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Monthly Mobility Exercise: Shoulder

In previous months, I introduced the Monthly Mobility Exercise (Spinal Joints, Hips) as a way to further promote the importance of including mobility training in your physical activities. As we age, we are reminded of the importance of joint health thanks to the various injuries and pains we encounter that involve our joints.  In general, physical treatment (like chiropractic care) and physical exercise are the only methods we really have to ward off joint problems (pain, injury, degeneration).

Traditionally, physical exercise takes the form of resistance training (free weights, body weight, resistance bands, and machines) and endurance training (running, walking, cycling, swimming, etc.).  Flexibility training (stretching) has mostly been recommended as an important add-on to your routine – although various studies over the years have pushed “stretching” into the grey zone of “not really sure it matters” (I don’t believe this anymore, so don’t forget to do your stretches after you work out).  Mobility training is the relatively-speaking ‘new kid on the block’ in the physical training world.  Of course, if you’ve known me for a while, you know I have promoted mobility training for nearly a decade since studying Functional Range Conditioning (FRC)

Mobility training

Mobility training, in a nutshell, is movement patterns designed to preserve and improve joint motion and health.  And, since most aches and pains we develop through life are joint-dysfunction-related problems (think: back and neck pain, hip, and knee arthritis, rotator cuff shoulder injuries, etc.), it makes so much sense to prioritize mobility training.  After all, we’re talking about health.

The Segmental Cat Cow and Neck CARs are the starting blocks for spinal joint mobility care.  Last month’s mobility exercise is a crowd favourite:  Hip CARs.  Similar to the hip, the shoulder joint (glenohumeral joint) is another ball & socket joint with a huge amount of range of motion available to it.  And, the shoulder is really two joints in one, because the shoulder blade (scapula) also contributes to the big shoulder range of motion.  There is no one joint that is more important than any others but definitely bang for your buck if you train your shoulder well.  Here are a few reasons/motivations to train your shoulder:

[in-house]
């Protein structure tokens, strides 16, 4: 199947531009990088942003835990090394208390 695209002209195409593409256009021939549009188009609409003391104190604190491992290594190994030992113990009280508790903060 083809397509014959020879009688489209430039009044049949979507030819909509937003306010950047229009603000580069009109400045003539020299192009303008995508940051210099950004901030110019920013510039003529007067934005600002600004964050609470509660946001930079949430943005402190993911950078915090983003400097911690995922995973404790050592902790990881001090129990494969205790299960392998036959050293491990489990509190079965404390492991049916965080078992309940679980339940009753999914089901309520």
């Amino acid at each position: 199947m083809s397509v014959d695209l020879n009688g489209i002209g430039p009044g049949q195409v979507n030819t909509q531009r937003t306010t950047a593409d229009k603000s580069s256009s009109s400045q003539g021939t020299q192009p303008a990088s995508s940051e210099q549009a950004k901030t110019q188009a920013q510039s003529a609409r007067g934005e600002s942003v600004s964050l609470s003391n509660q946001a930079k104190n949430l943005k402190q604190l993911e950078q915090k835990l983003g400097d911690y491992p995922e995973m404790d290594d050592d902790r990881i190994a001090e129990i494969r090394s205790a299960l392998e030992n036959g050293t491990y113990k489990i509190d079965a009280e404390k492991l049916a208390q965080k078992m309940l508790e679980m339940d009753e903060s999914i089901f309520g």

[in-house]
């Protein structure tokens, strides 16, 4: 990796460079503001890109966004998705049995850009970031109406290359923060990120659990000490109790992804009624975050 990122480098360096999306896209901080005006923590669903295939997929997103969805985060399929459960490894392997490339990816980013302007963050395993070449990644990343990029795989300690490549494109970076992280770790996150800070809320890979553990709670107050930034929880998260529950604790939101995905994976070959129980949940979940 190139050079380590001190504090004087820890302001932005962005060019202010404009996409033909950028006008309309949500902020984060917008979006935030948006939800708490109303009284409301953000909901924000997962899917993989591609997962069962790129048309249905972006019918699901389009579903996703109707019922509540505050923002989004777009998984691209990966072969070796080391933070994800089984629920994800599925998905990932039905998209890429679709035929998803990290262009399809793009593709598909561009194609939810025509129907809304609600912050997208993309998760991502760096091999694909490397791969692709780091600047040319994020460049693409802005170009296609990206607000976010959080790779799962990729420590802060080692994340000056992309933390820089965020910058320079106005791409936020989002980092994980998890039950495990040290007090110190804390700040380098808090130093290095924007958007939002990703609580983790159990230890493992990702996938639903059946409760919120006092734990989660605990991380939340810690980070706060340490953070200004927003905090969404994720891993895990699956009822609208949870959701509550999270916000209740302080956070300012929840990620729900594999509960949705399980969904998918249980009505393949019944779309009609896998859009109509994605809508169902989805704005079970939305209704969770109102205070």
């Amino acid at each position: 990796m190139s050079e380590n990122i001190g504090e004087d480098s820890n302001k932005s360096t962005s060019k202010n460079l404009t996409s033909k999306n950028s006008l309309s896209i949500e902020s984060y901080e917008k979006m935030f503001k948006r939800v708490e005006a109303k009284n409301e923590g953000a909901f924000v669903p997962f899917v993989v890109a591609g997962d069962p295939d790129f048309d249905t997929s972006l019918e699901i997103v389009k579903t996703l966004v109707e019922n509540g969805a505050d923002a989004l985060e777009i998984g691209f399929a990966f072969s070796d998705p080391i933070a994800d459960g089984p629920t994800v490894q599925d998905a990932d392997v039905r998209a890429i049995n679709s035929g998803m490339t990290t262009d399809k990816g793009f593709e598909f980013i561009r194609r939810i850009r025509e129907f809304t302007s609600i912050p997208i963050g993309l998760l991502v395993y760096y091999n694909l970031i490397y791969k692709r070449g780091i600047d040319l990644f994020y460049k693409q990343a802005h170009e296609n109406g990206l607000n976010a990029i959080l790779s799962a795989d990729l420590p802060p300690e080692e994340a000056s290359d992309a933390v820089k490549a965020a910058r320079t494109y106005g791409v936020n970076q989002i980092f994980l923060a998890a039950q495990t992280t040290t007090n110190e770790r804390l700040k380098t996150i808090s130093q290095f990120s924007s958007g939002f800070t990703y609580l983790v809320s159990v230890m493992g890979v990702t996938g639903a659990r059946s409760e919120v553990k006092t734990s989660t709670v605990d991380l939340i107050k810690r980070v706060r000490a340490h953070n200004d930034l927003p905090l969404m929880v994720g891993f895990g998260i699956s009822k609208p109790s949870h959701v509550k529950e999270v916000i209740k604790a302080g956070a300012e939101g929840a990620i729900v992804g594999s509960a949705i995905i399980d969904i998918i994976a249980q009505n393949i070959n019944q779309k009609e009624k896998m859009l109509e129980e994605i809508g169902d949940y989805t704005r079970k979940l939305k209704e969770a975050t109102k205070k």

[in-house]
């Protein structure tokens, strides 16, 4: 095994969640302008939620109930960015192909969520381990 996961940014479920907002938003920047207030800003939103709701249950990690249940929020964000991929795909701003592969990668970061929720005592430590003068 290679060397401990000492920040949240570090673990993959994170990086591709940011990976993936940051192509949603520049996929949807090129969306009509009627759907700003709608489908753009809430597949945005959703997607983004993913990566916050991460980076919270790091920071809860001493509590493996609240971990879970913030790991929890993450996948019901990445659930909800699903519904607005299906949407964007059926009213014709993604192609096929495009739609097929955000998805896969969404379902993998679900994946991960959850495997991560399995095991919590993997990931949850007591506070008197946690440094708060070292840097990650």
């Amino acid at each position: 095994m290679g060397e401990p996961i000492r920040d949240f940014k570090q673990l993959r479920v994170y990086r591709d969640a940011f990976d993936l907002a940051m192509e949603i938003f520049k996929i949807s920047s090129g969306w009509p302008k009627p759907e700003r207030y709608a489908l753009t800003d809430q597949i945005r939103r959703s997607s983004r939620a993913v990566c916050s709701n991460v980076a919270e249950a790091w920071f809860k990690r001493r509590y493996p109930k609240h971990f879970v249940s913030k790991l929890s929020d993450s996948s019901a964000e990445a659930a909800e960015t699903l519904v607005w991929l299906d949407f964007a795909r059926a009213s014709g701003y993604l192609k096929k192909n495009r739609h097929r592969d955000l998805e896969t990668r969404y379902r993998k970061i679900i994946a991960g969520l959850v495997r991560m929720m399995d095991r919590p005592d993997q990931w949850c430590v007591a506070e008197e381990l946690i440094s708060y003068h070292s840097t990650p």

• Shoulder injuries are very common throughout life – both from injury and from gradual degeneration (muscles, tendon, joint tissue degradation over time).  By including shoulder mobility training in your routine, you safeguard yourself against joint stiffness and rotator cuff degeneration.
  • Poor functioning shoulders lead to compensation in its neighboring joints (neck, upper back, elbow).  In fact, I’d argue that poor shoulder strength and mobility is a significant contributor to the development of neck pain.
  • People are worried about future joint replacements (knee and hip especially).  While we’d like to avoid surgeries, it’s nice to know that if things go off the rails, we can replace the hip or knee.  But, shoulder replacements are not nearly as common so don’t rely on a surgical fix in your future.  Train the shoulder!

Controlled Articular Rotations

Shoulder CARs (reminder: CAR = ‘Controlled Articular Rotation’) are broken down into separate exercises – one for the glenohumeral ball & socket shoulder joint and one for the shoulder blade.    This month I will be reviewing, assessing, and refining your shoulder CARs at your next visits to ensure you’re performing them correctly.  A few tips:

  • Keep it relatively pain-free (3 or less on your own pain scale)
  • Aim to perform at least 3 rotations per direction, per day, per shoulder.  Can do more as you build your tissue capacity with practice.
  • Go slow
  • Be mindful of the movement.  This is what trains the neuro-muscular connection.

The shoulder CARs video below showcases both exercises performed bilaterally.  You can choose to perform one arm at a time.

The video below is a more comprehensive exercise video for many things related to the upper body (including the shoulder):




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